It always feels like somebody's watching me...

I recently interviewed podcast superstar Leo Laporte for the Technology in the Arts show, which was a great experience for a geek like me. Leo recently started broadcasting streaming video on a daily basis (about 2-7 PM Eastern, he says) at Basically, he streams a video of his podcast studio constantly so you can catch all of his recordings live as they're being created. It's fascinating because you get to hear all the outtakes and pre- and post-recording conversations. Also, Leo's live stream features a chat window and in between shows, he responds directly to chat room messages.

There's something artistic about an empty studio, isn't there?

The amazing thing is that you can set up something similar to Leo's studio rather inexpensively, because there are a number of free streaming video services available. Leo uses, and is another very popular service. Obviously, Leo's equipment is very expensive, but anyone can set up their own broadcast empire on the cheap and with relative ease.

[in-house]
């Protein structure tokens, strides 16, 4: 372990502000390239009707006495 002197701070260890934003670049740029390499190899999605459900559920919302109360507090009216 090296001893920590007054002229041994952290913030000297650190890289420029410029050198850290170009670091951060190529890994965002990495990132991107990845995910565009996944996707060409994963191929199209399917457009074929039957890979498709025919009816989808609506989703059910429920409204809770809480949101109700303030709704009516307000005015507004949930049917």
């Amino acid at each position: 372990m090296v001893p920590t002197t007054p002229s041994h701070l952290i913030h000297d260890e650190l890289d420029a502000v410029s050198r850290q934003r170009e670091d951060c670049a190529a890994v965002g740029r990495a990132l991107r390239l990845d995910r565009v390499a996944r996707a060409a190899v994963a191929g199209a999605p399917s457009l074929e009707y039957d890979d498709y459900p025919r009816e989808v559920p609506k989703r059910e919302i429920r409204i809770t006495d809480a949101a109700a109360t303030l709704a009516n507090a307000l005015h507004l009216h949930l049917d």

CAMT is tossing around the idea of creating a Technology in the Arts membership program, and we're in the process of laying out the services that would be available to members. One thing we've discussed is creating a weekly tech Q&A show for artists and arts managers using a streaming video service.

If you have thoughts on the structure of such a show or on other services we could offer Technology in the Arts members, please feel free to comment on this entry or email us.

By the way, my favorite UStream video feed is "The Ketucky Incident," which is basically set up to track the movements of bigfoot in Kentucky. I've yet to actually see Bigfoot walk past the Web cam... surprise, surprise.

But I have seen some unexplained things on Leo's cam late at night: